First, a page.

| |

The 2014 HAJET Rafting Trip

After months of preparation, things were looking doubtful for this year’s rafting expedition. The largest typhoon of the year was brewing and looked set to bring high speed winds, torrential rains, and extremely dangerous conditions. After exhaustive organisation from our intrepid leaders, Erika and Claire, this was not what anyone wanted to hear. Fortunately, our hosts at Happy Raft seemed confident that the typhoon would hold off, and give us the weekend we were after. Still, we were all a little worried that the preparations would be for nought.

We woke up to a glorious morning, with a sky that was cloudy, but gave no indication of impending storms to ruin our day of rafting. We arrived at the Happy Raft head office, went to the changing rooms and were then allocated our wetsuits. After a struggle into our new rubber costumes, we were given life jackets, helmets and river-wearable shoes if we hadn’t brought our own (mine were a rather spiffy bronze set of sneakers). After a short trip in the bus, we finally got to meet our faithful steeds that would carry us down the river. We informally separated into our three groups and started on our way down the river. Safety instructions for how to handle our oars, how to traverse down a rapid outside of the boat, and how to haul each other into the boat were the three most important things for us to learn, along with the basics for how to paddle our inflatable boats.

IMG_9481Much of the first section was spent with us getting comfortable with our groups, with a lot of shenanigans from the foreigners not always impressing the Japanese groups, but who, by the end of the trip, were just as eager to splash back, and compete in trying to knock each other out of boats. The river was somewhat lower than usual, which meant that some of the rapids were a little more difficult to navigate, with some boats finding themselves often stuck in corners, backwards and moving like a Roomba, which they adopted as a team name.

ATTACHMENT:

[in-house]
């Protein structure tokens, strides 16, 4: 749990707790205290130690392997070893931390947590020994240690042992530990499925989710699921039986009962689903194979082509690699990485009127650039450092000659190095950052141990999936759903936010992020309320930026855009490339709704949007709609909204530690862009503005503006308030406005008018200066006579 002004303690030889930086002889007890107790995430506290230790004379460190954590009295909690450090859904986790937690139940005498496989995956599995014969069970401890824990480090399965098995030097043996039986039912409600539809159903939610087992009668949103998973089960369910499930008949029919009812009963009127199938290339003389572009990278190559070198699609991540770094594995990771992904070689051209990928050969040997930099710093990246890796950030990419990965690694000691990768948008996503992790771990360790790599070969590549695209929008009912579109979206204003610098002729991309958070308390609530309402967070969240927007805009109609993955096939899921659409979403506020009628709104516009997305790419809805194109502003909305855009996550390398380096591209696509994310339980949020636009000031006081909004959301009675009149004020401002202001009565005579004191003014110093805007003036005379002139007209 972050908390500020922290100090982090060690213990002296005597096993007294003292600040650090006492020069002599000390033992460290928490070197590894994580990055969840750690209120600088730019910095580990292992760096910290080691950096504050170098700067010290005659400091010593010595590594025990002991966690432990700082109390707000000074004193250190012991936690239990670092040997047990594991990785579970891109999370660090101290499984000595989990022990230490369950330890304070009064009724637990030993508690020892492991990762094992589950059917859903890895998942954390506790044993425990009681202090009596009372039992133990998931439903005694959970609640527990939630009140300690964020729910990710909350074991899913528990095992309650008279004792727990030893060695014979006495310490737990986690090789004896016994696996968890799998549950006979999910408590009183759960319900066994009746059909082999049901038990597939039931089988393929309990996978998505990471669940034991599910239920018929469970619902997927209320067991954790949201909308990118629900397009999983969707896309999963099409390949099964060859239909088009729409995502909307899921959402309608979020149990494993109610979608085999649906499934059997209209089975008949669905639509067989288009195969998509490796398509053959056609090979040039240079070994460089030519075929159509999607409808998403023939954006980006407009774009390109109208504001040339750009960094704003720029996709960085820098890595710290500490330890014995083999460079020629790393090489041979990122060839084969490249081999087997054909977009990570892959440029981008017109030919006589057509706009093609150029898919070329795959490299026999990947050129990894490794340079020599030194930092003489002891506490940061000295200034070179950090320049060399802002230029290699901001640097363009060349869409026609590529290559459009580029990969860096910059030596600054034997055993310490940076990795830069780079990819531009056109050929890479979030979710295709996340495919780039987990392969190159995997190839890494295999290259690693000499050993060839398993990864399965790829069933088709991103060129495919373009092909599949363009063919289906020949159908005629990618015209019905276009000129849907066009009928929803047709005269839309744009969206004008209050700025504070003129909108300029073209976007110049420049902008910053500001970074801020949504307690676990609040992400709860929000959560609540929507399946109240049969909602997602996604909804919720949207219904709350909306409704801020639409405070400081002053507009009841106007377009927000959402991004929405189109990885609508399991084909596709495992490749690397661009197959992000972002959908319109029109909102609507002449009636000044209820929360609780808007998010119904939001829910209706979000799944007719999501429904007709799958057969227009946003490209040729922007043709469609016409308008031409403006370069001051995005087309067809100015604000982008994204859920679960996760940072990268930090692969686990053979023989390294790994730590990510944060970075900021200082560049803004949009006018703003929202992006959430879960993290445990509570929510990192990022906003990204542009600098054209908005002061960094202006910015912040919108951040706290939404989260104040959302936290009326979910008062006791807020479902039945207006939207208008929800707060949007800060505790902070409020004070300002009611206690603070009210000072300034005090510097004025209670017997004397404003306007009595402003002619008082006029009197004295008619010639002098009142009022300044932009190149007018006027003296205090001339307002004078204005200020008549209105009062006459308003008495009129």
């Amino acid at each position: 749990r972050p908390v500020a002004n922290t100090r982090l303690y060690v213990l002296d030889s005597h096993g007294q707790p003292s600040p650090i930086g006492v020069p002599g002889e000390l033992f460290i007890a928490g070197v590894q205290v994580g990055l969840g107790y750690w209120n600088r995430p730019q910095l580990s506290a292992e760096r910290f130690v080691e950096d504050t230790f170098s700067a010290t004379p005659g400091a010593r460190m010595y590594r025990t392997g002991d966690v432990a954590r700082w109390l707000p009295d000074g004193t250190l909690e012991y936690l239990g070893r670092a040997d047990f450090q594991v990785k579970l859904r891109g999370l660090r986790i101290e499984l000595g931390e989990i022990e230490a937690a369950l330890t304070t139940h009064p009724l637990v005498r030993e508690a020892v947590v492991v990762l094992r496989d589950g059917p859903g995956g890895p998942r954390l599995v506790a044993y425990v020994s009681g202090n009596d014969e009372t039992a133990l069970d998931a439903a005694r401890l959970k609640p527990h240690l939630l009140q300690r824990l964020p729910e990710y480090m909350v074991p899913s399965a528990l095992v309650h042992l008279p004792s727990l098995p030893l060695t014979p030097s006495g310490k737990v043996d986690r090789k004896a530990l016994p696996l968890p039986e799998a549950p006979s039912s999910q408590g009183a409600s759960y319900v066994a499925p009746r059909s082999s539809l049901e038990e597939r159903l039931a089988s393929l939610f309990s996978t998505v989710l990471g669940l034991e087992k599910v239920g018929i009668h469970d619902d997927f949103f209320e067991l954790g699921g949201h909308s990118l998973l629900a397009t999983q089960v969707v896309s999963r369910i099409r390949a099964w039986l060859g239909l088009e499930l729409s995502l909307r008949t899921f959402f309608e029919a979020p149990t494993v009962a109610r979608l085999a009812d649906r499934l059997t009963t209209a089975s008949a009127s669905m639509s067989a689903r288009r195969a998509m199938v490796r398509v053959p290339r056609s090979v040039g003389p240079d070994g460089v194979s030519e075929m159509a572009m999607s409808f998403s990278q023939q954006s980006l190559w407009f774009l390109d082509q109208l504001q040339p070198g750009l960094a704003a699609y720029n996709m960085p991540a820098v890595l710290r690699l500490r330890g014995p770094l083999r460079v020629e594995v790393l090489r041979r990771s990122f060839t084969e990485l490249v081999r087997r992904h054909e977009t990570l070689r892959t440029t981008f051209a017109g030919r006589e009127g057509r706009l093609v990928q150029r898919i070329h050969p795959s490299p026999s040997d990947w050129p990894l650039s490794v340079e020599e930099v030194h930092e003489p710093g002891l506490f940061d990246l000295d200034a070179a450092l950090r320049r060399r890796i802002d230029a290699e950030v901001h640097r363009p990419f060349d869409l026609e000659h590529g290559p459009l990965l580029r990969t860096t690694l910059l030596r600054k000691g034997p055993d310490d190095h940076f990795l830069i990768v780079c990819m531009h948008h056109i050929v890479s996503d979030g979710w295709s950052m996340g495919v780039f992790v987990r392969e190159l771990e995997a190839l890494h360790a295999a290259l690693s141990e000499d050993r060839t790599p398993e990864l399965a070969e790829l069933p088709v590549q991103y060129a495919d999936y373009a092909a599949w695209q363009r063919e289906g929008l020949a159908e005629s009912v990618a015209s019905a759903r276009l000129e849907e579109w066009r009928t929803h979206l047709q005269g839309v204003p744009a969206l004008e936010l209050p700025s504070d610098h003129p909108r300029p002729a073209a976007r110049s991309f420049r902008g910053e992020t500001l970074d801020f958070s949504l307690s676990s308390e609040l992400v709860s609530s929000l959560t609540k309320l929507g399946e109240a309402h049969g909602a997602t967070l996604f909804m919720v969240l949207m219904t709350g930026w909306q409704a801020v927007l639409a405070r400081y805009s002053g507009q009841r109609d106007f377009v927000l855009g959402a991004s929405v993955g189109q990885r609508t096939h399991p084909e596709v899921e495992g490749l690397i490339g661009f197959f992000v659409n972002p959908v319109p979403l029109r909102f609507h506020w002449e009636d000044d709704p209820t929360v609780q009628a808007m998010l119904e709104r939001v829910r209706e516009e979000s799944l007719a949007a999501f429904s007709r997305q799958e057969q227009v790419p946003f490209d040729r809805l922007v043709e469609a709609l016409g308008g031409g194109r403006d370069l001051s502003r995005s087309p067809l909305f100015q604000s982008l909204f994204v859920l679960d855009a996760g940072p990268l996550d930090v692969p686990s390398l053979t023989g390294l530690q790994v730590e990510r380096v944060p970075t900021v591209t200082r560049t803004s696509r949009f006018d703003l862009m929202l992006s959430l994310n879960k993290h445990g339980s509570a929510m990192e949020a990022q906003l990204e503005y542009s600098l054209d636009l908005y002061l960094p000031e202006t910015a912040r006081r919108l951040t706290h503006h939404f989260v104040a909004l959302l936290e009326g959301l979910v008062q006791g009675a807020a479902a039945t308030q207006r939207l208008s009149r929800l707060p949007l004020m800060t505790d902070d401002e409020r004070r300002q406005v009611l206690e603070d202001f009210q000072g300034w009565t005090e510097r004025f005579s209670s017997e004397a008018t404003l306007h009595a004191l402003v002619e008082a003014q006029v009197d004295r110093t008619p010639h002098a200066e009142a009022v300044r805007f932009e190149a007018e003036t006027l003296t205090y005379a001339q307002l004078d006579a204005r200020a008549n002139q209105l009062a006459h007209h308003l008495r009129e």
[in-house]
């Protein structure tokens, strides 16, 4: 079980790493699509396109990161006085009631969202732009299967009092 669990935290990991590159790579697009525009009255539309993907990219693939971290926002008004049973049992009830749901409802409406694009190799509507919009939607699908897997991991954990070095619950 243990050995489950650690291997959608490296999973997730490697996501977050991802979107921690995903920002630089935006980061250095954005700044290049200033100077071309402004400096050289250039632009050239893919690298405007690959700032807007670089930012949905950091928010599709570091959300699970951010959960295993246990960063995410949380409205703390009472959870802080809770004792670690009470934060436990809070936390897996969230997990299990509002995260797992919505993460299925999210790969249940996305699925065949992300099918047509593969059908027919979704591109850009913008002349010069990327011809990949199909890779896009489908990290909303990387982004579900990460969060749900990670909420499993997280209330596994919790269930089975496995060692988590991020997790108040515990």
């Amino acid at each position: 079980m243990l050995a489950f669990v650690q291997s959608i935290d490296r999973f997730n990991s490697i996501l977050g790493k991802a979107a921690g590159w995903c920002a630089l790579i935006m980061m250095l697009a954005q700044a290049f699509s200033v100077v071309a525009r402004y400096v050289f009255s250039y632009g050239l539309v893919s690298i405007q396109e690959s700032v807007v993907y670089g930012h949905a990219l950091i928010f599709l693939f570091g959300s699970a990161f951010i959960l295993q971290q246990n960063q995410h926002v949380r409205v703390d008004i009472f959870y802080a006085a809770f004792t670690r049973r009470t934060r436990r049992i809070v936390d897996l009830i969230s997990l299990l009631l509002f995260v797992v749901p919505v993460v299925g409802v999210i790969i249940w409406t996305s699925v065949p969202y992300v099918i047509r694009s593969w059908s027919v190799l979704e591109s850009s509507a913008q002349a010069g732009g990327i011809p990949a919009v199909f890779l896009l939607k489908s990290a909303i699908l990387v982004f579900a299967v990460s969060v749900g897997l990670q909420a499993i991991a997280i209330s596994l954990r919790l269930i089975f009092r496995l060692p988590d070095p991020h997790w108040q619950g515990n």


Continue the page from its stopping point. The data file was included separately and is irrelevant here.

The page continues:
By the time lunch was held, everyone was ravenous and the delicious, often still warm, bagels were consumed with much gusto, and plenty of people going back for seconds, thirds and sometimes fourths. Lunch gave us all a short break to regain our strength, as the exertions of the morning had worn some of us out, and there were more than a few dragging feet on the way back to the boats afterwards. Fortunately, the afternoon stretch was a little bit shorter, so we didn’t have quite so much to worry about before we could finally rest and escape the impending storm.

IMG_9313After arriving safely at the destination, we piled out of our boats and helped load them to the trailers to be returned to Happy Raft, then loaded ourselves into the buses. While onboard we were encouraged to add our name stickers to those already adorning every available surface inside the bus and after a 25 minute ride back to base, photos, and our last farewells to our guides, we were set to return home, racing the typhoon to ensure we had crossed the bridge before the worst of the winds had set in.


Zadie O’neill

Similar Posts